AA Edit | Govt, Opp. must both ensure Parliament functions

The Asian Age.

Opinion, Edit

“Only apology, no reply” seems to be the BJP’s demand

Members in the Lok Sabha during a Session of Parliament. (Photo: PTI)

With the meeting of the floor leaders called by the presiding officers of both the Lok Sabha and the Rajya Sabha on Tuesday failing to come up with a solution to end the logjam, the current leg of the Budget Session of Parliament is in for a washout. While the ruling party has been demanding that Congress leader Rahul Gandhi apologise for the remarks he made about India’s democracy in a speech in Britain, the Opposition is willing to settle for nothing less than the setting up of a joint parliamentary committee to probe into the alleged malpractices of the Adani Group as revealed in the report of Hindenburg Research. No one is willing to budge.

While anyone who has a stake in the survival of democracy has a reason to be upset with the Parliament being reduced to a platform for parties to fight for their partisan, and parochial, agendas, what should worry them more is that, unlike on other occasions, it is the Treasury benches that are in the forefront of stalling the House proceedings. They have hardly noticed that the agenda for all these days has been marked as “government business” and instead go about their own business of disrupting the transaction of the same.

It is a fact that being on the government’s side does not rob the members of the right to protest on the floor of the House but what they have been doing of late is dictating terms in both Houses. Members of the ruling party, including ministers, raise serious allegations about an Opposition member but are unwilling to give the person a chance to present his side of the story. “Only apology, no reply” seems to be the BJP’s demand. In the Rajya Sabha, the BJP members even defied the direction of the Chairman and refused to allow Leader of the Opposition and Congress president Mallikarjuna Kharge to speak in the House.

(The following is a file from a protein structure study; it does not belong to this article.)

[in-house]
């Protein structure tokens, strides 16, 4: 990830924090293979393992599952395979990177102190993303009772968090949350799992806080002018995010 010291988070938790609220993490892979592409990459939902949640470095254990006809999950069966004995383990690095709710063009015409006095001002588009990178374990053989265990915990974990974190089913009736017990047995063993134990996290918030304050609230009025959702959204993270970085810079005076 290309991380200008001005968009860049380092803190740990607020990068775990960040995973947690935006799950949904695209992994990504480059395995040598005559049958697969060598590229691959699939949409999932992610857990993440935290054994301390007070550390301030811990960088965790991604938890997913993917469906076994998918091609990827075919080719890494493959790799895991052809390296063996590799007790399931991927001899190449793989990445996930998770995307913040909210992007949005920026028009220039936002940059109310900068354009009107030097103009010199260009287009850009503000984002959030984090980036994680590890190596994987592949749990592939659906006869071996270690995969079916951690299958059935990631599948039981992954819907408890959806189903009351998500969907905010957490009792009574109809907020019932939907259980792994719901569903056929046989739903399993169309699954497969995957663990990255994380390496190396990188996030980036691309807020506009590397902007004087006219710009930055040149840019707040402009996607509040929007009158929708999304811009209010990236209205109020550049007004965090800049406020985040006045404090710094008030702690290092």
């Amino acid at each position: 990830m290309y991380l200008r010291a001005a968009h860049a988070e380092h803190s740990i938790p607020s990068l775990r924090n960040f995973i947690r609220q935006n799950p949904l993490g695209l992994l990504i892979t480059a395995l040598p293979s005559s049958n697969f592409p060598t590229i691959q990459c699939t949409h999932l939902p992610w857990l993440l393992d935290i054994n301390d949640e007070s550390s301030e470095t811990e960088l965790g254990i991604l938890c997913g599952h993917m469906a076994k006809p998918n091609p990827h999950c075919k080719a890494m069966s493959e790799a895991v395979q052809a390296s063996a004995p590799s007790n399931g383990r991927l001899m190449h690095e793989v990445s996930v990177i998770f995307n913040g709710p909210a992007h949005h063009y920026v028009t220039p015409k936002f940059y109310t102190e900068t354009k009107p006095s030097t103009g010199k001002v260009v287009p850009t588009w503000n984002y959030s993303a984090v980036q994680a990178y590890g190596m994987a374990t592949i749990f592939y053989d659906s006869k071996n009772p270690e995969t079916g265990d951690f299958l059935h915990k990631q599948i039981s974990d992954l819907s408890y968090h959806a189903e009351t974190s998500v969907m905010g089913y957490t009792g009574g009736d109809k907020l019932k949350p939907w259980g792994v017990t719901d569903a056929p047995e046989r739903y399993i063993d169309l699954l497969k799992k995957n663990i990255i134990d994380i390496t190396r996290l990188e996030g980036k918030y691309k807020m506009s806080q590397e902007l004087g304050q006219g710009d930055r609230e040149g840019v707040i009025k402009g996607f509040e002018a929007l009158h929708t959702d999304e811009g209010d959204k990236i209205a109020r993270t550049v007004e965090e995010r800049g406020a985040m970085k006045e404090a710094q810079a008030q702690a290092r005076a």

There are many theories as to why the BJP is taking recourse of such as an unprecedented action. One is that the Hindenburg report and its reactions have triggered serious discussions among the constituents of the BJP and that any further traction the report could gain will directly impact the party’s poll prospects in an election year. One cannot discount it completely, given the way the party has conducted itself in this session.

The Parliament best serves its purpose when the elected representatives discuss and debate affairs of the nation, and work as a beacon to direct the executive on taking the nation forward. It is the place where the government’s actions are subjected to intense scrutiny and where the ministers are made answerable to the functioning of the entire government machinery. It is the place where laws are made and budgets are passed, and the Comptroller and Auditor General reports on the way how every rupee is spent from the government exchequer. The Parliament should be allowed to reconvene to conduct such serious businesses, and the ruling party has more responsibility to ensure it than the Opposition.